Costume Night on the boat River Guides

Happy International Women’s Day! I celebrated by having a conversation with a Holiday River Expeditions river running legend (and a warm and beautiful human), who’s known for helping to create a culture of respect — and wild-romping fun — in the rafting community.

1382780_10101859928425488_244732428_nTammy Besmehn’s her name, but on the river she’s known as Taz — as in Tasmanian Devil. “Well, not just on the river,” she admits. “The name’s stuck. Some places I’d get my paychecks made out to the damn cartoon character – and the bank would cash them.” Taz, who’s five feet tall and all wiry muscle, shrugs and says it might have something to do with her energy.

This river-running spitfire was raised on a farm in rural Minnesota, where she was expected to do much of the physical labor (“My parents had girls before any boys, and expected us to do any work a boy could do”). From the start, Taz knew she wanted a life that allowed her to be outside, using her body and her boundless energy.

Taz first came to love Utah in the 80’s through the thrill of skiing through powder on the mountains, but then with the spring, something new sprouted into her life.

My ski-bum friends got talking about whitewater and sandstone, and I thought What — they pay you for that?” She went to Dee Holladay and asked him for a job, and he gave this 110-pound girl a chance to guide. The river-running Tasmanian Devil was born.

In the decades that followed, Taz became a leader on the river. “I’ve been damn lucky to work with people like Dee Holladay, who treated me real fair,” she says. Taz recognizes that many female guides have to work harder to prove themselves – and sadly, with some river companies they won’t get paid as well as the men or graduate to trip leaders as quickly.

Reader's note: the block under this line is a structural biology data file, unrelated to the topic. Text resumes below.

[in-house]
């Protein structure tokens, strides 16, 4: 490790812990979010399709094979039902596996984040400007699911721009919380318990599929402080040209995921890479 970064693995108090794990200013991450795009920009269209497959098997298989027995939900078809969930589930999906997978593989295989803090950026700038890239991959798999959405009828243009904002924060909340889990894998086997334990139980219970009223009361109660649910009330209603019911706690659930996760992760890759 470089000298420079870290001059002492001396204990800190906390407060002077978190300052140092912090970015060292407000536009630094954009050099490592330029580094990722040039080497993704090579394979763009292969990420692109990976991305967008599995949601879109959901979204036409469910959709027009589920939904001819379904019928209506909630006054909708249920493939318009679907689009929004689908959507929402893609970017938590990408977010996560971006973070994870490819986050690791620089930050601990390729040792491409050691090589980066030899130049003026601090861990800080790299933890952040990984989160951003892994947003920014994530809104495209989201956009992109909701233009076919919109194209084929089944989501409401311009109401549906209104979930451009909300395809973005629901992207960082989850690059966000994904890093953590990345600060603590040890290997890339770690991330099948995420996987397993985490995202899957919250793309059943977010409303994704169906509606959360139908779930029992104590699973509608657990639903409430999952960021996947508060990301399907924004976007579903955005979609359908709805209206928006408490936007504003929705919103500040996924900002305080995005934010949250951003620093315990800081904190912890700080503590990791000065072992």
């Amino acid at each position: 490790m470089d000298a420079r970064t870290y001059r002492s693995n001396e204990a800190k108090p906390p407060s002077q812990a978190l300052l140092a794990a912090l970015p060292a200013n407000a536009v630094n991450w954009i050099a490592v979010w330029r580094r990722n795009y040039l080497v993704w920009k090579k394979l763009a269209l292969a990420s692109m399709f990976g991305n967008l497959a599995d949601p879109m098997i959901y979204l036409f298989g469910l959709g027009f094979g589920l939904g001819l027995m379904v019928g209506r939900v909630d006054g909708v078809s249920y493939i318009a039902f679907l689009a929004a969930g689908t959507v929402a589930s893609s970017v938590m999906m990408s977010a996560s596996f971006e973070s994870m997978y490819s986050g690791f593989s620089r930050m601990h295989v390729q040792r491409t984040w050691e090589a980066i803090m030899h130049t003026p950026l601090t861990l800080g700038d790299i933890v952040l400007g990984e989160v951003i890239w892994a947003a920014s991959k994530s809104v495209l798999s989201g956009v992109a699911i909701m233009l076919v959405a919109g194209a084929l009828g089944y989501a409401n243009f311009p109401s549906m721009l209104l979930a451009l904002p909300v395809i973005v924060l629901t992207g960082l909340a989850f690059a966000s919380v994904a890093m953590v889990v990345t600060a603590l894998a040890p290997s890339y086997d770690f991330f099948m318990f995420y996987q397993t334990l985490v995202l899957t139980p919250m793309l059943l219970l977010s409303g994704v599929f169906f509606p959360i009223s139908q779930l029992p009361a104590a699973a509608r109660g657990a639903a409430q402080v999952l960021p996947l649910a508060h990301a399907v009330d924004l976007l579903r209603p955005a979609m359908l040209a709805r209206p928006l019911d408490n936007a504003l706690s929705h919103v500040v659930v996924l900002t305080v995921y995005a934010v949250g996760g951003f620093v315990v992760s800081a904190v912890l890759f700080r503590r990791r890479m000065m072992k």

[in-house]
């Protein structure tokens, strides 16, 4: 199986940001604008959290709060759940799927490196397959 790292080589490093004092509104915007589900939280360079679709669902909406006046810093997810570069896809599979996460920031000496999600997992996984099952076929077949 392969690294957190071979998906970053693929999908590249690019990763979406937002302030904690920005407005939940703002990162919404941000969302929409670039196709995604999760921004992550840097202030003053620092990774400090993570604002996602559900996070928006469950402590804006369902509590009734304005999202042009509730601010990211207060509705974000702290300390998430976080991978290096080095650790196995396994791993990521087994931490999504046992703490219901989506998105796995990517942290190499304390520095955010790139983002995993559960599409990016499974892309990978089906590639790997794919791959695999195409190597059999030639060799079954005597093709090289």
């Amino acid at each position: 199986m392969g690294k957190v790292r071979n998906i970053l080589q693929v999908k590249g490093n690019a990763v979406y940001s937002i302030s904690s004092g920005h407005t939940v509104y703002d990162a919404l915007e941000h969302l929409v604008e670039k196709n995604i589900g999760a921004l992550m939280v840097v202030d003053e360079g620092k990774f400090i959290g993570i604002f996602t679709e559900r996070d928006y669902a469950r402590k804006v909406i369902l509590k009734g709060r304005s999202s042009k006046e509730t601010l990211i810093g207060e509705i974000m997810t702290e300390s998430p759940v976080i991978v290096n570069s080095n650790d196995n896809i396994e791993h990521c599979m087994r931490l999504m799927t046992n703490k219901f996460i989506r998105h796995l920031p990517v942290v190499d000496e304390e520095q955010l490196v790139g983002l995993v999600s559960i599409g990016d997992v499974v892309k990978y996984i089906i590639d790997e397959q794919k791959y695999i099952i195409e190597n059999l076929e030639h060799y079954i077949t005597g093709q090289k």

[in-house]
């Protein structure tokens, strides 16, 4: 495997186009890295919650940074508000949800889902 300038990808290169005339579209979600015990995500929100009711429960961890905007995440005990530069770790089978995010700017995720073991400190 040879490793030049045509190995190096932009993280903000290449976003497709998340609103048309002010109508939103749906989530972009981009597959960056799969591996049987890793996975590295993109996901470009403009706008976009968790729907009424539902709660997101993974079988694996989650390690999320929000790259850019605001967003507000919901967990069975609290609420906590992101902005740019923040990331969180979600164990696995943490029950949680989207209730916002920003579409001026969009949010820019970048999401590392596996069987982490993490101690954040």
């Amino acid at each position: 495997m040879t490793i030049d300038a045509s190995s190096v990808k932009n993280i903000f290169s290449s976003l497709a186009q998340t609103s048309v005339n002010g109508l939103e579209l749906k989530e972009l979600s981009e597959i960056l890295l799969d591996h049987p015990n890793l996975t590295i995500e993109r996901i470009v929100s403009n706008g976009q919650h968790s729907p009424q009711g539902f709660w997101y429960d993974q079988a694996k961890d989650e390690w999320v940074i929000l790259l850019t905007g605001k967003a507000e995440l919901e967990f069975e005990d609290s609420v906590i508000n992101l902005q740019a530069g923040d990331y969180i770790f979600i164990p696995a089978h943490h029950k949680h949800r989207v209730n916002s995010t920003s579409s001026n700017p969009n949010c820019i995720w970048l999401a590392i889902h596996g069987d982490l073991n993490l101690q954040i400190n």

You know, it’s not as easy for a young woman to jump in and do what we do, because chauvinism’s still wide-spread in our culture.” Taz found ways to work around the obstacles. “My first trip I figured that if I didn’t want to row my oars clear up at my eyeballs, I’d have to build a booster seat,” she says. “So I made one, and I carried it with me on every trip.”

I still have that booster seat,” she adds. “Tied to the rafters.”

At Holiday, she became respected as someone who could read the river. She bonded with her fellow female guides. “I think women tend to read water better than men,” she says, “because they learn early they can’t always rely on brute physical strength. I watch some of these hulky guy guides – all solid, beautiful muscle-meat – and I know that to do what they’re doing, I’m going to have to set up the angle sooner, and go in more steeply.”

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Working from one’s own strengths is a principle Taz carries to other areas of her life: “I do stone-masonry, and I built my own house. If I can’t lift the heavier rocks, I just use smaller ones,” she says. “Anyone can build their own house – they just might need different rocks.”

And her incredible abilities and tenacity have taken her far and wide. “You know,” she said, “I think about Dee Holladay giving me that chance. And since then I’ve run rivers in Africa and in Chile — I’ve been at the bottom of rivers all over this world. I didn’t mean to go deep – it’s just where the river takes me.”